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Lone Pine Lake Hike Trail Maps

Click To View Map

Lone Pine Lake Hike Map Downloads

Download the Hike GPX File

View a Printable PDF Hike Map

Fenix 6 Pro

I’m a big fan of GPS watches to follow my GPX track (which I also use as a sleep, wellness, and fitness tracker) and my current watch is the Fenix 6 Pro Solar (full review here). I load my GPX tracks onto the watch to make sure I’m in the right place, and if not, the onboard topo maps allow me to navigate on the fly. It’s pricey but it has a great battery, accurate GPS, and tons of functionality. If you want something similar without the maps and big price tag, check out the Garmin Instinct which is a great buy and does a lot of the same things.

Hike Landmarks

Carillon Creek0.68620ft
North Fork Lone Pine Creek0.98730ft
Log Crossing2.610020ft
Junction To Lake Trail2.810100ft

Elevation Profile

Lone Pine Lake Hike Elevation
The bad news is that the trail goes uphill almost all the way. The good news is that the gradient is gradual with some flat sections to catch your breath.
Lone Pine Lake Hike 3d Map
The hike starts in Whitney Portal and winds its way up the north side of the canyon formed by Lone Pine Creek.

Lone Pine Like Hike Directions

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Lone Pine Like Hike Video

FYI I have a version of this video in 360/VR format. Not familiar with the benefits of 360 video? Then watch this.

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Turn by Turn Directions

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Look for the Mt Whitney Trail sign for the beginning of the hike. It’s right across the street from the bathrooms, just before your reach the store.
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Hike through the wooden structure and read any notices and trail information. Most of the time they’re just warning people not to underestimate the hike to Mt Whitney, but sometimes there are other helpful notices up as well.
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Once you’re through the wooden part, the trail winds its way around some boulders. Look for the footprints and well-worn path.
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After a minute or two of the boulders you emerge onto a “trail trail” and start climbing up above Whitney Portal.
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You’re first creek crossing is Carillon Creek. Stay to the left and cross the creek. Sometimes this will be a small trickle, other times you might have to hop across some rocks to get to the other side.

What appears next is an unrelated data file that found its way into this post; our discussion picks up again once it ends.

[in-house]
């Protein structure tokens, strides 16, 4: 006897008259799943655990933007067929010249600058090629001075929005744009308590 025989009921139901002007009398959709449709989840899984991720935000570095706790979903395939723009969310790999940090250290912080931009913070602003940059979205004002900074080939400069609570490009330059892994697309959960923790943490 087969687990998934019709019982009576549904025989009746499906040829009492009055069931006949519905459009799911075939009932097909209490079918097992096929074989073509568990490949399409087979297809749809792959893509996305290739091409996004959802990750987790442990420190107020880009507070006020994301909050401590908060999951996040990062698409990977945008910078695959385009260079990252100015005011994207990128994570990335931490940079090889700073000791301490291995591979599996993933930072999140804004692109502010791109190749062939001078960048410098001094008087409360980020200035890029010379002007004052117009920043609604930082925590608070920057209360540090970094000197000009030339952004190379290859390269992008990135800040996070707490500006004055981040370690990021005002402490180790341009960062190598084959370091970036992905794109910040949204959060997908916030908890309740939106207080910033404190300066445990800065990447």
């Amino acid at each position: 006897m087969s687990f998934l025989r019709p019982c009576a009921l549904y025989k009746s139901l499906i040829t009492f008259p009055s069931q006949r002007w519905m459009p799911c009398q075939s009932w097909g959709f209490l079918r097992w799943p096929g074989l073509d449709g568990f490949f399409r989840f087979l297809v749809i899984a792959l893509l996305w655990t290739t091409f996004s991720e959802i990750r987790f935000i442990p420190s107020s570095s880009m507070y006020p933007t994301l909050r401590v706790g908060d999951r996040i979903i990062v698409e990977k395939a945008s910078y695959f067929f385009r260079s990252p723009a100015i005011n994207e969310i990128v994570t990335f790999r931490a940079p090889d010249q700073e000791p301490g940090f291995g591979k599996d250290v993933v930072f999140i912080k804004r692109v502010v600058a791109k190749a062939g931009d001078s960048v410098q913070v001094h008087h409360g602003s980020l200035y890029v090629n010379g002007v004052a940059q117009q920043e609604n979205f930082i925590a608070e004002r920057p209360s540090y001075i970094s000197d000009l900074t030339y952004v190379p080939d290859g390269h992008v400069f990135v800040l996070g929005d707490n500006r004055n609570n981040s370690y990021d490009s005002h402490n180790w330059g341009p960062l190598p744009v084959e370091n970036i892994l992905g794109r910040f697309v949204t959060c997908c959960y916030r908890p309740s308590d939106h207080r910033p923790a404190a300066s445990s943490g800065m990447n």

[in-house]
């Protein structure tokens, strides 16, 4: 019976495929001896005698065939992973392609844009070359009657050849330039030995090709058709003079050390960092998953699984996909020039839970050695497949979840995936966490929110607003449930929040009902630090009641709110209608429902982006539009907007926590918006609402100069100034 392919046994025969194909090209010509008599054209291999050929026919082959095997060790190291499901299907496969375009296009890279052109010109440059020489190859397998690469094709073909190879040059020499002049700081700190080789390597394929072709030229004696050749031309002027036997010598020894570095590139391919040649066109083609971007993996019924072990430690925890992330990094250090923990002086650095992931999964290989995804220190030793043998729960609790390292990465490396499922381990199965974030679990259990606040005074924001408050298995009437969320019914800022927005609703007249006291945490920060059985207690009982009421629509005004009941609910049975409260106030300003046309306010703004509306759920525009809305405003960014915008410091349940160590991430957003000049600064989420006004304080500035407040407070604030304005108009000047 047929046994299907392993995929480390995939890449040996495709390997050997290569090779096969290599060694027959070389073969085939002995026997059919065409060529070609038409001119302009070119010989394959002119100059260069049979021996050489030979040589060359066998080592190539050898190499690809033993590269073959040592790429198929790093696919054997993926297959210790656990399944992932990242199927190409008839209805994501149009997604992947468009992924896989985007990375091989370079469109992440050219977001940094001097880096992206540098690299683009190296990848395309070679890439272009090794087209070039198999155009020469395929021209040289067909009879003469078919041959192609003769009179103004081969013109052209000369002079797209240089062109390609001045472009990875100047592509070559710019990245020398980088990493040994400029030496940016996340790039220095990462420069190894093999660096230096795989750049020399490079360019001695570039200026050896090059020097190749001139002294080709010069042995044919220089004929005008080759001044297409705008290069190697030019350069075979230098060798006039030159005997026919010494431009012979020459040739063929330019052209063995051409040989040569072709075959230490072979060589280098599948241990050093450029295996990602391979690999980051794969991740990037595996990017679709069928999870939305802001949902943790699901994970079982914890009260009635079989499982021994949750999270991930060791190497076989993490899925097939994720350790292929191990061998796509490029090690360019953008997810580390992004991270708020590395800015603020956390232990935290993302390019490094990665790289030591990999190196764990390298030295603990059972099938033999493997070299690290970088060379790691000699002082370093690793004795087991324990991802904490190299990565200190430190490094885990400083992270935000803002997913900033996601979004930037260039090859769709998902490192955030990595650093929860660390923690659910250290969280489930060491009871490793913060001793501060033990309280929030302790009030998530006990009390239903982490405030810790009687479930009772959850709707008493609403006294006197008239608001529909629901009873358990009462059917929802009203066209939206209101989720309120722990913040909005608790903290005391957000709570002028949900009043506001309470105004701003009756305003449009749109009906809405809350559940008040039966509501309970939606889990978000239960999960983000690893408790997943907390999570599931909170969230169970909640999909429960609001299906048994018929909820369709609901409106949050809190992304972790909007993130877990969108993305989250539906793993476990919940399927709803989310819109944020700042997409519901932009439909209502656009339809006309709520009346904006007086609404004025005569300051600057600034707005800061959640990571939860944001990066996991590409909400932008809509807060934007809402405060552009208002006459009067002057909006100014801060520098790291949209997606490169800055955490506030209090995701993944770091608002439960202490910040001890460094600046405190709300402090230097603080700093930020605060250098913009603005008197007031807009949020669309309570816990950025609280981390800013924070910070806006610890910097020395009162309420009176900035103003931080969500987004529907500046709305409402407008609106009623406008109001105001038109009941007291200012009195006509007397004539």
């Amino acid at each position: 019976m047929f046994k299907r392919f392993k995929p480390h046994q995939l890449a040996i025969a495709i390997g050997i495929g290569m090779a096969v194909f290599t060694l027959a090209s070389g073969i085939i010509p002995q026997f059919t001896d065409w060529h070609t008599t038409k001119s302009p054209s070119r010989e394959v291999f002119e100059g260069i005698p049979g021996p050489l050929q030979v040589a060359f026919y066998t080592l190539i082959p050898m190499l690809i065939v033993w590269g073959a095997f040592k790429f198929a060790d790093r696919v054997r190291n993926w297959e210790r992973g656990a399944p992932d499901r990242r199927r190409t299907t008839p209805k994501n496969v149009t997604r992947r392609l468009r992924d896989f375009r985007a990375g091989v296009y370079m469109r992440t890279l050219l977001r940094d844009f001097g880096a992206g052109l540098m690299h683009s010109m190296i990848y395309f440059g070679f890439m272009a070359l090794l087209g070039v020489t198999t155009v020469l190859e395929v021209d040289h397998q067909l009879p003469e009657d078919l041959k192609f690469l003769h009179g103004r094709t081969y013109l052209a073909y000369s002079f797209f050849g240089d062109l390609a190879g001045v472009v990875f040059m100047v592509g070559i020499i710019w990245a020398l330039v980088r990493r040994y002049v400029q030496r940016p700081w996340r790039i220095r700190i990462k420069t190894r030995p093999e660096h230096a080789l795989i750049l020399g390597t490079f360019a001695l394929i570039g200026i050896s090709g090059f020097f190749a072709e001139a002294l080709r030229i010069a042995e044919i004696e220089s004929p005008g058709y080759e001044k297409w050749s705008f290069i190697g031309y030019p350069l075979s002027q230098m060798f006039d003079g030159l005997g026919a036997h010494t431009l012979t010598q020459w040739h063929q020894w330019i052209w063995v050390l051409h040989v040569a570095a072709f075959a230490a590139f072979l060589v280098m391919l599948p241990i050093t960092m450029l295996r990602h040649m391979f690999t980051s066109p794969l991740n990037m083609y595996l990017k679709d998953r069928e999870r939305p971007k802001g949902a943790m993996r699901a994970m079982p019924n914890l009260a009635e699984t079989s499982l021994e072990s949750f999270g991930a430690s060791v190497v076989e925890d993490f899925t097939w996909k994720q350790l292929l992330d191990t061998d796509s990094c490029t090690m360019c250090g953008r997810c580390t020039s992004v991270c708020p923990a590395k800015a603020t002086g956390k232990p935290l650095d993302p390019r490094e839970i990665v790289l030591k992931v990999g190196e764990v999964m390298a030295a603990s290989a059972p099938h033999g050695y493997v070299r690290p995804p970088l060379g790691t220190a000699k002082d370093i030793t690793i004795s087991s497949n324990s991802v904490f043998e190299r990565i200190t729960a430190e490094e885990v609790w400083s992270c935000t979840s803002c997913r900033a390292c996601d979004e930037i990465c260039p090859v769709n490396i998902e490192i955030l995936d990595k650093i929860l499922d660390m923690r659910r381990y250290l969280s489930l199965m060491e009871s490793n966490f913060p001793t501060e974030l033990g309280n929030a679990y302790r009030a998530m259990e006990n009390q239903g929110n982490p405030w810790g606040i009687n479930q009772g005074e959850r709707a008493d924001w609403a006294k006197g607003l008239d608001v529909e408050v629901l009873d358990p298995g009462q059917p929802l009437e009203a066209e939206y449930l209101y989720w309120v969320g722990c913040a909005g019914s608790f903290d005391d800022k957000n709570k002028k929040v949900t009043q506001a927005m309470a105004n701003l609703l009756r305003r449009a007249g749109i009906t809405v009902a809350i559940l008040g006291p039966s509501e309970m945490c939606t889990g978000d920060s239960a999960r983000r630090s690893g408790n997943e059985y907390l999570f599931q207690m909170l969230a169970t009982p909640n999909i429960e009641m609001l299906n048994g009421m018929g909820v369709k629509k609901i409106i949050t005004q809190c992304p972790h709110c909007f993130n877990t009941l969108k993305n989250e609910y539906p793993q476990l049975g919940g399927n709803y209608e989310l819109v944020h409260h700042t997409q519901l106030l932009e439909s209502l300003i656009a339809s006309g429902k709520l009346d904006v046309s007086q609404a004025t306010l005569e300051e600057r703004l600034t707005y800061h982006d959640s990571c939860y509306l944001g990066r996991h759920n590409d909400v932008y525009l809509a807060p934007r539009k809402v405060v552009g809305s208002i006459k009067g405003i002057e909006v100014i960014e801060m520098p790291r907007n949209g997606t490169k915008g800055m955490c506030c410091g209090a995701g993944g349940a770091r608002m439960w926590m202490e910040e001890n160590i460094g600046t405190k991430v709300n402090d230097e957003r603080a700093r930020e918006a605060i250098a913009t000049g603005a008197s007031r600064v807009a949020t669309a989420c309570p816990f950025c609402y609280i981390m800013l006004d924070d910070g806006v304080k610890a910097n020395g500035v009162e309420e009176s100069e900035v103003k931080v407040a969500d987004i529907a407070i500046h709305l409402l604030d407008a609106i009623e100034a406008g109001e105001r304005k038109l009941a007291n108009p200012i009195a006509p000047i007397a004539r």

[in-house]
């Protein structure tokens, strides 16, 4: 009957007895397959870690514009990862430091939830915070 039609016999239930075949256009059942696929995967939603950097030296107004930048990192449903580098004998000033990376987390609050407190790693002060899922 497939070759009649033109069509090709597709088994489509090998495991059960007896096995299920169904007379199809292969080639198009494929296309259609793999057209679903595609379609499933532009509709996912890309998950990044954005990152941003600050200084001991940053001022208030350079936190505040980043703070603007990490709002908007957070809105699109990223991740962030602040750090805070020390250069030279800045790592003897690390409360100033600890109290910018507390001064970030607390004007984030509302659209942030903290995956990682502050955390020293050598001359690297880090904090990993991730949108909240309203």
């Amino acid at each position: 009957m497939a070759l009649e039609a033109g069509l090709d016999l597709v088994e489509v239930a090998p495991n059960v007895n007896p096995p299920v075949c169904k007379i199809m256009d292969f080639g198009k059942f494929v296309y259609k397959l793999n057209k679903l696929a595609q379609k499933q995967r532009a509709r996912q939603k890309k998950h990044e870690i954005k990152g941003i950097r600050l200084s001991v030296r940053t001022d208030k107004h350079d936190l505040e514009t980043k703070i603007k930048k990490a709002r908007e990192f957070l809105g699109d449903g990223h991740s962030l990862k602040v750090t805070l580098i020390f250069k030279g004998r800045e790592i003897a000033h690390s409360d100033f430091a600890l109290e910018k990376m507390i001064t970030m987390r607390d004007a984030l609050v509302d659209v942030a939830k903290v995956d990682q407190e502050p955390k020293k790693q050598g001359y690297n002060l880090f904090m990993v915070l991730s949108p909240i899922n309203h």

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Soon after you’ll reach the crossing of the North Fork of Lone Pine Creek. Keep to the left and cross the creek to continue. The more primitive trail to the right leads to the Mountaineers Route to the summit of Mt Whitney, a trail best left for the very experienced hiker.
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Here’s a closeup of the creek and the rocks laid across it. Trekking poles come in handy to balance but you can certainly hop across without them too.
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After the creek crossing you enter the John Muir Wilderness. The sign makes a popular photo prop.
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From here you have a mile or so of climbing to the lake. The flat section up to the left is where Lone Pine Lake is, so you can gauge your progress as you hike along.
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As you get closer to the lake, the trail gets rocky and levels out a bit.
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Almost there! Cross over the logs to keep going. The logs are big and easy to walk across.
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Don’t forget to look down when you cross the creek. I always see trout in here.
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Shortly after the creek crossing you’ll see a sign for Lone Pine Lake pointing the left. Leave the Mt Whitney trail and head down to the lake.
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The trail heads downhill and you pass a sign telling you not to start any open fires.
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The trail breaks apart a bit as you reach the lake, any trail will do, head down to the water.
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Here you are! Check out the crystal clear water at the beach. In the spring the lake can be frozen over.
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There’s often snow on the shady parts of the mountains surrounding Lone Pine Lake. You can walk around the lake on the boulders and rocks.
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To the west you’ll be surrounded by walls of granite that mark the approach to Mt Whitney.
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Soak in the incredible scenery around the lake and then head back down the way you came up.
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The views on the way down are as spectacular as the way up. Enjoy the downhill, you earned it!

Did something change on this hike? If so, please contact me and let me know. I'll update the guide.